The History of Our Feline Friends

Hello friends! Welcome to my first blog post 🙂

You may already know that South Windsor Animal Hospital is promoting our Feline Focus Month! So, now that all the dog people have read that first sentence and scrolled on, let's talk about cats! Yay Cats!

Before I get started, myself and the other SWAH Doctors have already filmed an educational video answering some FAQ we get about your feline friends, so go check that out on our Facebook page!

Here's a fun fact about myself: if I wasn't going into veterinary medicine, I probably would have studied history of some sort. Is that nerdy? Yes, definitely. So, I thought it would d be fun to write a little blog about the history of cats! Question for you all: Do you ever look at your cat as they're screaming at you to fill their food bowl and think, "How did we get to the point that this five pound creature is bullying me and I listen?" I do too, so let's get into it!

Scientists have discovered that today's domesticated cat all have one common ancestor, Felis sylvestris lybica, also known as the African Wildcat (which are still around today but sadly are an endangered species). Contrary to dogs, many scientists believe that cats domesticated themselves! About 10,000 years ago in Northern Africa / The Middle East, as humans started making more advances in agriculture, it became necessary for us to store our grain indoors. With this, came rodents trying to eat our grain. Cats, being natural hunters, saw this as an opportunity for easy hunting and invited themselves into towns! Cats got to enjoy the abundance of food and humans enjoyed the pest control! But the fun didn't stop there. Cats adapted to their environment and began learning to have more docile traits that were favoured by humans, allowing the two species to co-exist quite happily together.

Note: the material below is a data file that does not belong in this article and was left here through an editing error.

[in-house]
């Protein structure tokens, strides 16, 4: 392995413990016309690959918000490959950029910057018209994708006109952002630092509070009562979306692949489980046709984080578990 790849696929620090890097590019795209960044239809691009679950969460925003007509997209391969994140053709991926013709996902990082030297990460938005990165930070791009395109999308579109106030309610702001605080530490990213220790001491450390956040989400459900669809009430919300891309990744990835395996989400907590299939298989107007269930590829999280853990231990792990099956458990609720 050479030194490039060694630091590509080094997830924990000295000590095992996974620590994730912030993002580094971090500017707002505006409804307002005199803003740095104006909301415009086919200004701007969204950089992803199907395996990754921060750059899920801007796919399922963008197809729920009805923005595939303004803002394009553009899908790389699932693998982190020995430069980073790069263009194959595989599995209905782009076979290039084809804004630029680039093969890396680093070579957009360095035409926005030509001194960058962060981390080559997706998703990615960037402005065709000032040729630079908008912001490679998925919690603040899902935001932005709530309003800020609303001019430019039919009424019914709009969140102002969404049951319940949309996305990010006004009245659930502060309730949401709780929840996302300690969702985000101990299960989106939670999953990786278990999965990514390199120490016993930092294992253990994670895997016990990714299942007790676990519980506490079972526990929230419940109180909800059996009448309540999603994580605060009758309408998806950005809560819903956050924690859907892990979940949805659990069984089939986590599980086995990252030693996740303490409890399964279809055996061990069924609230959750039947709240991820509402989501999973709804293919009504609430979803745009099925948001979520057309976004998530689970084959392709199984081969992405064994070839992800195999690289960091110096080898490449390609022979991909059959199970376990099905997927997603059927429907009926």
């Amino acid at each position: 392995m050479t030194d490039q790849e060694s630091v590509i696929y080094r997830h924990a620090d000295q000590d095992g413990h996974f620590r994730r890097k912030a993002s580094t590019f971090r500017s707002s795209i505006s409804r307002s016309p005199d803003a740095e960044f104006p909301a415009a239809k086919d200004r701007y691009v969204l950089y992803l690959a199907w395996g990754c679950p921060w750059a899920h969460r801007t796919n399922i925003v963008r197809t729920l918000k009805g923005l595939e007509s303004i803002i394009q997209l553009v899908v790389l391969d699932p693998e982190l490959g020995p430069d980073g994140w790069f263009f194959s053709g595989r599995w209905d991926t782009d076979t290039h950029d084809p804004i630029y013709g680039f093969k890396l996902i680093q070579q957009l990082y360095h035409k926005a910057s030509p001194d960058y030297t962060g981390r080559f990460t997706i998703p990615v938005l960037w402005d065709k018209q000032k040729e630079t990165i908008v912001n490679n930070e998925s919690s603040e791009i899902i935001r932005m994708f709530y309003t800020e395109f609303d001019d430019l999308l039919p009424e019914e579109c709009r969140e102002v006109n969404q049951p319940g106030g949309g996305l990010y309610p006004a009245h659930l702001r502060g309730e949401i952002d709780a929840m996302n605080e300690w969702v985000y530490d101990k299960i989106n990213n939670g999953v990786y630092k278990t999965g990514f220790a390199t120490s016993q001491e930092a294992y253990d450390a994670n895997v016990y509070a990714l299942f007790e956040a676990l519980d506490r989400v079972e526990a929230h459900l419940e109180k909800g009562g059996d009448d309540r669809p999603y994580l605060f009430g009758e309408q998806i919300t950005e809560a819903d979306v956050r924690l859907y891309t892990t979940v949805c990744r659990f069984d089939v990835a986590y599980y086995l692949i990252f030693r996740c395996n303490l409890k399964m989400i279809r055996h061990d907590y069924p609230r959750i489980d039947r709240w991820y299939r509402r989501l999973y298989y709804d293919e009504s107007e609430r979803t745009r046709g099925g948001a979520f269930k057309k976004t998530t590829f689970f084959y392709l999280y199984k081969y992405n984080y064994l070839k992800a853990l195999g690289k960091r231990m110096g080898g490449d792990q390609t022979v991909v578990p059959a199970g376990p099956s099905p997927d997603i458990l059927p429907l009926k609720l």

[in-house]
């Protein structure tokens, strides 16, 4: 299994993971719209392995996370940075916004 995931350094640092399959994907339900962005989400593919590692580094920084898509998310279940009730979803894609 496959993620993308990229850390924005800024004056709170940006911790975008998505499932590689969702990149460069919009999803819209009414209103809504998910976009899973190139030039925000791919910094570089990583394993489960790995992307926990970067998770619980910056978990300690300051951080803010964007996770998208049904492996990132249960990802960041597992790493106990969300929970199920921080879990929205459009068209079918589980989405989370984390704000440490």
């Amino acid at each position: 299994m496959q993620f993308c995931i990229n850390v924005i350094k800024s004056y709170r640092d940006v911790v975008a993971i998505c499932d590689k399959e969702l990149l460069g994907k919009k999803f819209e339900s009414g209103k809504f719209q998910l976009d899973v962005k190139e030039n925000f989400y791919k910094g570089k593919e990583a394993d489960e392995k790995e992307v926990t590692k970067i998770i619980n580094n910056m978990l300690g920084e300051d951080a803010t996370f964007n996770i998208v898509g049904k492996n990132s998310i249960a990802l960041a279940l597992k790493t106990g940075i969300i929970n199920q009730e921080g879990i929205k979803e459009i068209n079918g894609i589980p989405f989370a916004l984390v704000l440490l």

Now, if your cat ever acts like it's their world and you're just living in it, this next part of history may explain that! Around 2000 BC, the ancient Egyptians held great reverence for cats and actually worshipped them! The ancient Egyptian goddess of love and fertility, Bastet, took form as a woman's body with the head of a cat. It is said that during these times, being convicted of killing a cat often meant a death sentence for the offender. It was also quite common for people to mummify their cats, so they could come with them into the afterlife as well!

But the fame didn't end there! As cat popularity grew, many people traded and took cats with them as they moved to new settlements around the world. The ancient Romans even saw cats as a symbol of liberty! They were respected by many different cultures! Even during times of worldly exploration with boats, captains and crew would bring cats aboard the ship for pest control (and probably some cuddles too, let's be real). What's not to love about our little feline friends?!